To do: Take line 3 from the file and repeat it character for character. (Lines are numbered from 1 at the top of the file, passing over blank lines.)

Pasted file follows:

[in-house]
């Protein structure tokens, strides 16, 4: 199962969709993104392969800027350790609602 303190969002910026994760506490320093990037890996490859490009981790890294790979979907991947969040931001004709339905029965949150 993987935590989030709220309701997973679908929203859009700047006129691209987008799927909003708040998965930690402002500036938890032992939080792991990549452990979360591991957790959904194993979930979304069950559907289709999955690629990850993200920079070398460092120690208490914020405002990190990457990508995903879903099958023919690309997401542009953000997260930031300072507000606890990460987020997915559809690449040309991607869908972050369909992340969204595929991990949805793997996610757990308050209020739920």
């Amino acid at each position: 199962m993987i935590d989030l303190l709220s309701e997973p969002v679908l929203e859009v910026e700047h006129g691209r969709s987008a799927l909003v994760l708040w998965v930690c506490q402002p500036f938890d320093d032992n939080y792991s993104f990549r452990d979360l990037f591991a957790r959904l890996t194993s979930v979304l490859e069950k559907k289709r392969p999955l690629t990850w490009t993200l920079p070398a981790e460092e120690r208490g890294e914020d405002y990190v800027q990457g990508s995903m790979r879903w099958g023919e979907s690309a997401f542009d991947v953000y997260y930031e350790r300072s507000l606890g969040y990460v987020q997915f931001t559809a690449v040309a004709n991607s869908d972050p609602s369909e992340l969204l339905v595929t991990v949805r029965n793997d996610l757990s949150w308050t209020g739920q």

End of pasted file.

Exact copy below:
């Amino acid at each position: 199962m993987i935590d989030l303190l709220s309701e997973p969002v679908l929203e859009v910026e700047h006129g691209r969709s987008a799927l909003v994760l708040w998965v930690c506490q402002p500036f938890d320093d032992n939080y792991s993104f990549r452990d979360l990037f591991a957790r959904l890996t194993s979930v979304l490859e069950k559907k289709r392969p999955l690629t990850w490009t993200l920079p070398a981790e460092e120690r208490g890294e914020d405002y990190v800027q990457g990508s995903m790979r879903w099958g023919e979907s690309a997401f542009d991947v953000y997260y930031e350790r300072s507000l606890g969040y990460v987020q997915f931001t559809a690449v040309a004709n991607s869908d972050p609602s369909e992340l969204l339905v595929t991990v949805r029965n793997d996610l757990s949150w308050t209020g739920q």